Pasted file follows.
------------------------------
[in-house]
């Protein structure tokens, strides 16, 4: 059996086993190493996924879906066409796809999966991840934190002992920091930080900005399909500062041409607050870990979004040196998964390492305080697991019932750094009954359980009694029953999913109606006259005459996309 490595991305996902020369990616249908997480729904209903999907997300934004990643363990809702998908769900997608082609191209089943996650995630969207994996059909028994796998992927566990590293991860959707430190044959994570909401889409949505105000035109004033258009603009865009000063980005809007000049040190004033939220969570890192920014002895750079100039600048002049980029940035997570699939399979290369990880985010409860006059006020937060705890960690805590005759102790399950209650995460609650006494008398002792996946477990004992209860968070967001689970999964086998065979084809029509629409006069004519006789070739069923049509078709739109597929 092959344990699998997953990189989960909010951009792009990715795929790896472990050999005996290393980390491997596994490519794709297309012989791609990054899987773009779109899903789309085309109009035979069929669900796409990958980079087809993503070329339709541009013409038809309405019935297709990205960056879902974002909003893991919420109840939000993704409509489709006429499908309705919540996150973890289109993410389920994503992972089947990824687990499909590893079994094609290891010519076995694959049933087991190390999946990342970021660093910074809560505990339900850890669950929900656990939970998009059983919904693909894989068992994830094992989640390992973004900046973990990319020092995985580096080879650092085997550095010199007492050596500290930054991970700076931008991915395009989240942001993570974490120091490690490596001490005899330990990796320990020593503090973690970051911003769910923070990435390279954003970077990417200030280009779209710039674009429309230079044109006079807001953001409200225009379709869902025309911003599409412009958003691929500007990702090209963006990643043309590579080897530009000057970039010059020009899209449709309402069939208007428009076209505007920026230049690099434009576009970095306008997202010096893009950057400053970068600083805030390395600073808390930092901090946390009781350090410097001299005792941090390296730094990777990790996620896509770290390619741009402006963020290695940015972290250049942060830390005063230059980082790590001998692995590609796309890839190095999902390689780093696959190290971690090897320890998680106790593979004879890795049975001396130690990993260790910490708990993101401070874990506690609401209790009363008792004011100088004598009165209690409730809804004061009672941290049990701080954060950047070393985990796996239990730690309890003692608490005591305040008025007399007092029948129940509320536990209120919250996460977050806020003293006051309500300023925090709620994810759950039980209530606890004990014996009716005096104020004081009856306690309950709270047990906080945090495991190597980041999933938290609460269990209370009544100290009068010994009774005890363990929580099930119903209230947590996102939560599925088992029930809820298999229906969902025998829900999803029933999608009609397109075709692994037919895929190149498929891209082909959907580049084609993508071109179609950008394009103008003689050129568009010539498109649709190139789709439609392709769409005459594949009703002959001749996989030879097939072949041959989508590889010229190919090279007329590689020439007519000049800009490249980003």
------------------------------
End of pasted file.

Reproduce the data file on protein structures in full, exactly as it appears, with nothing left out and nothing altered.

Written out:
[in-house]
């Protein structure tokens, strides 16, 4: 059996086993190493996924879906066409796809999966991840934190002992920091930080900005399909500062041409607050870990979004040196998964390492305080697991019932750094009954359980009694029953999913109606006259005459996309 490595991305996902020369990616249908997480729904209903999907997300934004990643363990809702998908769900997608082609191209089943996650995630969207994996059909028994796998992927566990590293991860959707430190044959994570909401889409949505105000035109004033258009603009865009000063980005809007000049040190004033939220969570890192920014002895750079100039600048002049980029940035997570699939399979290369990880985010409860006059006020937060705890960690805590005759102790399950209650995460609650006494008398002792996946477990004992209860968070967001689970999964086998065979084809029509629409006069004519006789070739069923049509078709739109597929 092959344990699998997953990189989960909010951009792009990715795929790896472990050999005996290393980390491997596994490519794709297309012989791609990054899987773009779109899903789309085309109009035979069929669900796409990958980079087809993503070329339709541009013409038809309405019935297709990205960056879902974002909003893991919420109840939000993704409509489709006429499908309705919540996150973890289109993410389920994503992972089947990824687990499909590893079994094609290891010519076995694959049933087991190390999946990342970021660093910074809560505990339900850890669950929900656990939970998009059983919904693909894989068992994830094992989640390992973004900046973990990319020092995985580096080879650092085997550095010199007492050596500290930054991970700076931008991915395009989240942001993570974490120091490690490596001490005899330990990796320990020593503090973690970051911003769910923070990435390279954003970077990417200030280009779209710039674009429309230079044109006079807001953001409200225009379709869902025309911003599409412009958003691929500007990702090209963006990643043309590579080897530009000057970039010059020009899209449709309402069939208007428009076209505007920026230049690099434009576009970095306008997202010096893009950057400053970068600083805030390395600073808390930092901090946390009781350090410097001299005792941090390296730094990777990790996620896509770290390619741009402006963020290695940015972290250049942060830390005063230059980082790590001998692995590609796309890839190095999902390689780093696959190290971690090897320890998680106790593979004879890795049975001396130690990993260790910490708990993101401070874990506690609401209790009363008792004011100088004598009165209690409730809804004061009672941290049990701080954060950047070393985990796996239990730690309890003692608490005591305040008025007399007092029948129940509320536990209120919250996460977050806020003293006051309500300023925090709620994810759950039980209530606890004990014996009716005096104020004081009856306690309950709270047990906080945090495991190597980041999933938290609460269990209370009544100290009068010994009774005890363990929580099930119903209230947590996102939560599925088992029930809820298999229906969902025998829900999803029933999608009609397109075709692994037919895929190149498929891209082909959907580049084609993508071109179609950008394009103008003689050129568009010539498109649709190139789709439609392709769409005459594949009703002959001749996989030879097939072949041959989508590889010229190919090279007329590689020439007519000049800009490249980003």